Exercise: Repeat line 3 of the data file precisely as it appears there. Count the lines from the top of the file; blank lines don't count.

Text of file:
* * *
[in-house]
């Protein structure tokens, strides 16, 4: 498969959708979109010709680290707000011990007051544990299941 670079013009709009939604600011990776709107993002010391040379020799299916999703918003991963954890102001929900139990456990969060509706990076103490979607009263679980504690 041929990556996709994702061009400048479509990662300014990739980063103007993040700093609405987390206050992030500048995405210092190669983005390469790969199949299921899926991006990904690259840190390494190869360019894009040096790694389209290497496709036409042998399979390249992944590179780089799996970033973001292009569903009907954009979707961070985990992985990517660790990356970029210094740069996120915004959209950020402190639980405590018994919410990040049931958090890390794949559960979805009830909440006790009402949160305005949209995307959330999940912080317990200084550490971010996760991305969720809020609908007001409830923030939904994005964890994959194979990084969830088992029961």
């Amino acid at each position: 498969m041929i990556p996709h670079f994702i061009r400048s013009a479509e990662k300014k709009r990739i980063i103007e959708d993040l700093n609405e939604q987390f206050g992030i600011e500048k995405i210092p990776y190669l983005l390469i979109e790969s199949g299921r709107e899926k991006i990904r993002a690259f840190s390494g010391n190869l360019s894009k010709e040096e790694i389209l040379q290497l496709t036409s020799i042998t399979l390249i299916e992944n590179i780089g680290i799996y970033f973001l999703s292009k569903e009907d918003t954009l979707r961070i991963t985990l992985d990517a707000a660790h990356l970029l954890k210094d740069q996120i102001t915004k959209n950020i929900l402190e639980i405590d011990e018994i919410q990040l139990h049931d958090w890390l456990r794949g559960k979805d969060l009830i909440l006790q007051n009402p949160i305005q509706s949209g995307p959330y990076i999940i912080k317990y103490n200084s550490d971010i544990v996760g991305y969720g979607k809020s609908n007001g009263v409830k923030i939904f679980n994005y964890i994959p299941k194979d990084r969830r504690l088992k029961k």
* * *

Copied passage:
């Amino acid at each position: 498969m041929i990556p996709h670079f994702i061009r400048s013009a479509e990662k300014k709009r990739i980063i103007e959708d993040l700093n609405e939604q987390f206050g992030i600011e500048k995405i210092p990776y190669l983005l390469i979109e790969s199949g299921r709107e899926k991006i990904r993002a690259f840190s390494g010391n190869l360019s894009k010709e040096e790694i389209l040379q290497l496709t036409s020799i042998t399979l390249i299916e992944n590179i780089g680290i799996y970033f973001l999703s292009k569903e009907d918003t954009l979707r961070i991963t985990l992985d990517a707000a660790h990356l970029l954890k210094d740069q996120i102001t915004k959209n950020i929900l402190e639980i405590d011990e018994i919410q990040l139990h049931d958090w890390l456990r794949g559960k979805d969060l009830i909440l006790q007051n009402p949160i305005q509706s949209g995307p959330y990076i999940i912080k317990y103490n200084s550490d971010i544990v996760g991305y969720g979607k809020s609908n007001g009263v409830k923030i939904f679980n994005y964890i994959p299941k194979d990084r969830r504690l088992k029961k």